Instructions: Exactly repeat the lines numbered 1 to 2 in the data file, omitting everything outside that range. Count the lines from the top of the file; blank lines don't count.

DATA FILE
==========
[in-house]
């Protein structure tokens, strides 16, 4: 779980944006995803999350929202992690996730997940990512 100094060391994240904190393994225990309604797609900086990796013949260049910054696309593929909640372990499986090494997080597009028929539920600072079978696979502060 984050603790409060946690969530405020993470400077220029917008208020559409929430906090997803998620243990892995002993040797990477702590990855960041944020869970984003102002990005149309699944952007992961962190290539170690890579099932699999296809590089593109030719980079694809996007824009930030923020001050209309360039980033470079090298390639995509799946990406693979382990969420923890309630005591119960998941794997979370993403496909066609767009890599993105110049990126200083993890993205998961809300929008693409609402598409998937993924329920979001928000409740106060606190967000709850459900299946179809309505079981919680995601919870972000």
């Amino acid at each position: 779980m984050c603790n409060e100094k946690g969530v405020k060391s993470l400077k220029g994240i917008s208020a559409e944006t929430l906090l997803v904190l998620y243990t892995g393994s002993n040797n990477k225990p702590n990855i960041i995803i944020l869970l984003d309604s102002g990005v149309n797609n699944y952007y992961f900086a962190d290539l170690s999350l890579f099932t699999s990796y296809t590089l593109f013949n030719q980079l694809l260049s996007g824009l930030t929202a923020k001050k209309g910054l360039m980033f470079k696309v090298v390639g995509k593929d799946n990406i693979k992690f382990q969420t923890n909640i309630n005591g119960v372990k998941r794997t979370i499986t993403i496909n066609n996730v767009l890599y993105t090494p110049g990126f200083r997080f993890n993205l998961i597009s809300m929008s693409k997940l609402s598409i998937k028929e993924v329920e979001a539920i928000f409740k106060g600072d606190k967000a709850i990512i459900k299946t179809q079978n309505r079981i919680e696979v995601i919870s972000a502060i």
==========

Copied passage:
[in-house]
């Protein structure tokens, strides 16, 4: 779980944006995803999350929202992690996730997940990512 100094060391994240904190393994225990309604797609900086990796013949260049910054696309593929909640372990499986090494997080597009028929539920600072079978696979502060 984050603790409060946690969530405020993470400077220029917008208020559409929430906090997803998620243990892995002993040797990477702590990855960041944020869970984003102002990005149309699944952007992961962190290539170690890579099932699999296809590089593109030719980079694809996007824009930030923020001050209309360039980033470079090298390639995509799946990406693979382990969420923890309630005591119960998941794997979370993403496909066609767009890599993105110049990126200083993890993205998961809300929008693409609402598409998937993924329920979001928000409740106060606190967000709850459900299946179809309505079981919680995601919870972000």